Emmons Coat of Arms
Photocopy of Drawing made of the Original Painting
Colorized Copy of Sketch
This coat of arms was sent to Sarah Emmons Lee by Samuel Franklin Emmons in reference to the Emmons Family Genealogical search in 1892. It belonged to Mrs. H. A. Perkins of Hartford, CT. It is a photocopy of a drawing made from the original painting which was in the possession of Dr. Nathaniel Emmons. The original was destroyed in a fire. In the description on the back the name is spelled as Edmons. The colorized drawing was done based on a sketch published in the "Complete Armoury & Blue Book" by John Matthews in reference to Samuel Franklin Emmons.
The wording on the coat of arms reads "Pro Cristo Sapiens et Fidus". The translation is "For Christ, Wisdom and Faith". It has the crest of a boar and the boar's head is repeated along with three fleur-de-lis in one quarter of the shield. The fleur-de-lis suggests a French connection. There was a crusader coat of arms about 1440 as found in an index.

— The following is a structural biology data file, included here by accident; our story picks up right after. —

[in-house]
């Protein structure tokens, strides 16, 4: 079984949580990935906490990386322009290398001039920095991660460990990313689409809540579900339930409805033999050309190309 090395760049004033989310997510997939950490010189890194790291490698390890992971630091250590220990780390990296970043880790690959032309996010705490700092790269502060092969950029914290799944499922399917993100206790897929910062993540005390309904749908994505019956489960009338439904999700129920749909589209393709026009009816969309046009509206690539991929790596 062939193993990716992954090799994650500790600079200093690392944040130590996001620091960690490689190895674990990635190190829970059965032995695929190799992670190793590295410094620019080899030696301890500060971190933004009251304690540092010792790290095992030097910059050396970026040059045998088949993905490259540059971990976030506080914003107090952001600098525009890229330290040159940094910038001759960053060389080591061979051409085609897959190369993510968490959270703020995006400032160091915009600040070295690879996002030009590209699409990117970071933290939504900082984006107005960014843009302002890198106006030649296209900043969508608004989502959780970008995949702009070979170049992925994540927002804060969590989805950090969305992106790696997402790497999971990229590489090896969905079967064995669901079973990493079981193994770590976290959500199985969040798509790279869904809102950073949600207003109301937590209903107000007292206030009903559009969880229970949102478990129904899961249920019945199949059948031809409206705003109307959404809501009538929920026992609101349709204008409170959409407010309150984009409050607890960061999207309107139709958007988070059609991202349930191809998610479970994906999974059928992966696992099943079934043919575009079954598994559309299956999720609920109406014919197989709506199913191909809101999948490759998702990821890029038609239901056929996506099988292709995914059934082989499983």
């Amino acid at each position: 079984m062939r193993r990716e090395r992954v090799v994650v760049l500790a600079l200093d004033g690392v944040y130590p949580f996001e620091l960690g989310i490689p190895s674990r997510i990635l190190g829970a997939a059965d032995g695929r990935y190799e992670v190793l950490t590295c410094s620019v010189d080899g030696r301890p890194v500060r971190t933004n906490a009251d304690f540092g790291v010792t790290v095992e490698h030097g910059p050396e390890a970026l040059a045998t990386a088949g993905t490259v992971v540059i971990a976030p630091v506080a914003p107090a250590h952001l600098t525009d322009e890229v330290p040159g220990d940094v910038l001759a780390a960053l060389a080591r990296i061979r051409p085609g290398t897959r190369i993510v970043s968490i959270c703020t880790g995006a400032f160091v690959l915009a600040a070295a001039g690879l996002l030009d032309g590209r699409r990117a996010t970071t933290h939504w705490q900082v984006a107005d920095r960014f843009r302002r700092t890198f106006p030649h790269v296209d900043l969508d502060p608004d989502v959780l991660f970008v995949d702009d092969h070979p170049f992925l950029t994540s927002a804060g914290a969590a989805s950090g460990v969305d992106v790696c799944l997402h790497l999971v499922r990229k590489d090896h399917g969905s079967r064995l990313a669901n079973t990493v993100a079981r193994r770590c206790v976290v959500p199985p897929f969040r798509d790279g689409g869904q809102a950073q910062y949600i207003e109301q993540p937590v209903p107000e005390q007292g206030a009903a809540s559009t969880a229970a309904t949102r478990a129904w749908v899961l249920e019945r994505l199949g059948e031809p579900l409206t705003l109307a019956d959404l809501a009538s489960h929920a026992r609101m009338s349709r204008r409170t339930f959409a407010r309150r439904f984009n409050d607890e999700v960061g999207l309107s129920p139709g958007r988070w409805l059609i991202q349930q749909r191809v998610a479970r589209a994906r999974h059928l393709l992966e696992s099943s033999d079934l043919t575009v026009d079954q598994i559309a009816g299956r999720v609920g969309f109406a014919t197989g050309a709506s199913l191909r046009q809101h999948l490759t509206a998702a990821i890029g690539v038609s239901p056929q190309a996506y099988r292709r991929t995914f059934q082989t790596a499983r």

I have no idea to whom or how this coat of arms was presented to an Emmons. Further research is needed. If anyone has any information, please let me know.
My thanks to L. Emmons for this information.
According to the College of Arms web site at http://www.college-of-arms.gov.uk/
It is a popular misconception that the word 'crest' describes a whole coat of arms or any heraldic device. It does not. A crest is a specific part of a full achievement of arms: the three-dimensional object placed on top of the helm.
There is no such thing as a 'coat of arms for a surname'. Many people of the same surname will often be entitled to completely different coats of arms, and many of that surname will be entitled to no coat of arms. Coats of arms belong to individuals. For any person to have a right to a coat of arms they must either have had it granted to them or be descended in the legitimate male line from a person to whom arms were granted or confirmed in the past.
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